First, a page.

Elephant Marsh in Chikwawa, Malawi

About Elephant Marsh

Basic Information about Elephant Marsh

Elephant Marsh is part of the flood plain of the Lower Shire River and lies between the towns of Chikwawa and Nsanje.

The marsh lies in an area of very low rainfall – less than 100mm in poor years – and it is fed almost entirely by the spill over from the Shire and Ruo rivers.

It varies in size from 400 km2 to 1200 km2 depending on the flow of the rivers and has no permanent boundary.

At its northern margins it is best classified as semi-permanent marshland where crocodiles slide sinisterly into the water.

To the south it becomes a small lake with purple-flowered hyacinth and white lilies, and the surrounding area is studded with massive baobab trees and tall palms.

In particularly wet seasons, when rainfall figures are high, the whole area may be under water, threatening the villages like Chiromo and Makhanga which mark its southern limit.

The name ‘Elephant Marsh’ was given to these swamplands by David Livingstone in 1859 who recorded a herd of around 800 elephants in a single sighting.

In 1896, the British protectorate authorities proclaimed it as a game reserve, and hunting was forbidden without a licence, but the elephants had been all shot out by 1910 anyway, and it was degazetted as a result.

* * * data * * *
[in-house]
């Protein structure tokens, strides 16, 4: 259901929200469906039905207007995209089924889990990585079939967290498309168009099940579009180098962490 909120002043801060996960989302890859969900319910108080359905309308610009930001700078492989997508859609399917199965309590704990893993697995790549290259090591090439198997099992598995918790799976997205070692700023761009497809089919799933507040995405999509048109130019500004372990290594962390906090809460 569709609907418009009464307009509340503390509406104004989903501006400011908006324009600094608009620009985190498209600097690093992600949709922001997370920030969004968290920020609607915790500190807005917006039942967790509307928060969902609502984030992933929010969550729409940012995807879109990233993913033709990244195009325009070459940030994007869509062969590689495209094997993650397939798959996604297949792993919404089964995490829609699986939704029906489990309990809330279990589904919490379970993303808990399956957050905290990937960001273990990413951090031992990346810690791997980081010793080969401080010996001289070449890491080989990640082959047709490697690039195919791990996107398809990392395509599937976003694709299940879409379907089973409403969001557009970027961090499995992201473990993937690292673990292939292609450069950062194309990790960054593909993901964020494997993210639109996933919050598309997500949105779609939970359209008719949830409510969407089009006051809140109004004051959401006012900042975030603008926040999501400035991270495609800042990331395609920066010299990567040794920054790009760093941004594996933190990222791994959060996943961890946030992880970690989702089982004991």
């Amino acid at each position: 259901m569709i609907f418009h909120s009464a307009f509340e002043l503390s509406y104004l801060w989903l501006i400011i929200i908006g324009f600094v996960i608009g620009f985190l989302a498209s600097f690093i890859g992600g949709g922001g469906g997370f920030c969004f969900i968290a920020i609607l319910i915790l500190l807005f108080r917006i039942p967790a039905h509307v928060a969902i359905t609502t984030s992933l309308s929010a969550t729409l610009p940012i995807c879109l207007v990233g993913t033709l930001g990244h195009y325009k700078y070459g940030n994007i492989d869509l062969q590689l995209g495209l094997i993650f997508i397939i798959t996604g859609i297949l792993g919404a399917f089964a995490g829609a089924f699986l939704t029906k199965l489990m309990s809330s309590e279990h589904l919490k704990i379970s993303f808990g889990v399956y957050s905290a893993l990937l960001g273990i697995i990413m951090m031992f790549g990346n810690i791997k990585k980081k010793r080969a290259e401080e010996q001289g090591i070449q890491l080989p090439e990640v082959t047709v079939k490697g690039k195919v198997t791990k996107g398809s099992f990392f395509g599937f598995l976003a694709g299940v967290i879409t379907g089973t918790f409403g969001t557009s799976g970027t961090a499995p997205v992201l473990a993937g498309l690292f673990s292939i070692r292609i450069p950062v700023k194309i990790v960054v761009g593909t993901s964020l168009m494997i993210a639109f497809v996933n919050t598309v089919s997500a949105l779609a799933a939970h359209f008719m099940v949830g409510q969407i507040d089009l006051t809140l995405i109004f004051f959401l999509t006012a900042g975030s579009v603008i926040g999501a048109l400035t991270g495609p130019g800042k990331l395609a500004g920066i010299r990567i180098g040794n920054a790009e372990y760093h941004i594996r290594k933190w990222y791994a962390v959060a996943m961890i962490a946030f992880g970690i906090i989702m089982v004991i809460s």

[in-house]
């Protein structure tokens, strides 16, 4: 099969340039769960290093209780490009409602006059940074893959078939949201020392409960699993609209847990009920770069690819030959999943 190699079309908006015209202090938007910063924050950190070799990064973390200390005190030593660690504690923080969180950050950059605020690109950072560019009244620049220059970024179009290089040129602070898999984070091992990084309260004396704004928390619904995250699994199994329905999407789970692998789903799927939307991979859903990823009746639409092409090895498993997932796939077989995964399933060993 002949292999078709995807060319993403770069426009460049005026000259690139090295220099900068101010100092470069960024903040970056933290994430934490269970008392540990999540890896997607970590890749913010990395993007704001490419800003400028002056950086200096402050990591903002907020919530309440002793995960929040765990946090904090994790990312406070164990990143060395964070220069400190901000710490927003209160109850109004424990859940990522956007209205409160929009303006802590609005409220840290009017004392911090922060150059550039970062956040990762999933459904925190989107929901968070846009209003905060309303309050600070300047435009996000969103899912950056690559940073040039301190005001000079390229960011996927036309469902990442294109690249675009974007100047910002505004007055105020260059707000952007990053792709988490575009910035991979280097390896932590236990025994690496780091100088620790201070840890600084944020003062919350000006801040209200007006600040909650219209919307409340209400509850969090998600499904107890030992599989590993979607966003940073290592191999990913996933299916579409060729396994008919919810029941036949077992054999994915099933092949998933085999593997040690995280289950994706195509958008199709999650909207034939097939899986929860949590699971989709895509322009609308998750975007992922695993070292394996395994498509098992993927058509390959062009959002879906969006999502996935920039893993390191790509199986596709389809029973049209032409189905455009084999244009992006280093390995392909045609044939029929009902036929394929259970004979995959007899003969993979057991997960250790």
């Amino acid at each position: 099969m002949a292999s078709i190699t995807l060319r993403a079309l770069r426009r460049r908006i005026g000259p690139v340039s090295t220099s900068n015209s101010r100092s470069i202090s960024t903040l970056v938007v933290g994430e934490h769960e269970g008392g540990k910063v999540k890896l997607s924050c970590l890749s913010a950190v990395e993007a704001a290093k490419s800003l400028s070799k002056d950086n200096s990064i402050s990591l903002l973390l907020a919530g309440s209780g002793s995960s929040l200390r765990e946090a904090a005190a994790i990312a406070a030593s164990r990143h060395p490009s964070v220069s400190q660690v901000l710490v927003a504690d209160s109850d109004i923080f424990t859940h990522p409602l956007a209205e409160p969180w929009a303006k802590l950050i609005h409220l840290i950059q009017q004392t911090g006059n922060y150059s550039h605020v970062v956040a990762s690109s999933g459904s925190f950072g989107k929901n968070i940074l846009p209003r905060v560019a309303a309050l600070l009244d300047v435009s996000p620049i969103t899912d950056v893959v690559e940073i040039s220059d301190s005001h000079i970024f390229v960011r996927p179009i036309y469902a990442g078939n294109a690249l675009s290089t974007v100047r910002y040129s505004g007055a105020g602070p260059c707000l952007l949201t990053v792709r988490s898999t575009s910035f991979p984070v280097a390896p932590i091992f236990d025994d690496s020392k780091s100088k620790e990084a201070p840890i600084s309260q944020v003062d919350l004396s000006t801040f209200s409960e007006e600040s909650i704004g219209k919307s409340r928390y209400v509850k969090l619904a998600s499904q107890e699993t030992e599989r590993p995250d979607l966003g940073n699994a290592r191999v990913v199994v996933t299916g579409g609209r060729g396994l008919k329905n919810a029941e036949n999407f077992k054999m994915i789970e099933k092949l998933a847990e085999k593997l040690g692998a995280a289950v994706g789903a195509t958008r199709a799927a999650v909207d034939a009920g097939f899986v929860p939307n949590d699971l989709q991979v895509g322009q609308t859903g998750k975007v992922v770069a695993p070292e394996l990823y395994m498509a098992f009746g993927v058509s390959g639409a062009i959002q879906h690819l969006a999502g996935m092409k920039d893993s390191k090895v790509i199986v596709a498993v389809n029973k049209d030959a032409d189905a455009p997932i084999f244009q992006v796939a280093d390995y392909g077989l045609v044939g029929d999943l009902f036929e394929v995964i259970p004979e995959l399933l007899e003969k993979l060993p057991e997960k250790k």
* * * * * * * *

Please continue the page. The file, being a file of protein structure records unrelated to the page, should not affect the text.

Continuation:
Although Elephant Marsh is not classified as a national protected area, efforts are still made to preserve this important catchment area, which sustains both human life and wildlife.

Malawi has designated Elephant Marsh as its second Ramsar Site, Wetland of International Importance in July 2017.

Wildlife in Elephant Marsh

Elephant Marsh supports one of Malawi’s largest populations of crocodiles, large numbers of hippos, smaller aquatic mammals such as otters, and a rich aquatic birdlife which is spectacular both in numbers and variety.

Anyone interested in birdlife will be in for a treat.

Fish eagles, storks, kingfishers, herons, and countless other species will be seen even on a short visit.

Getting to Elephant Marsh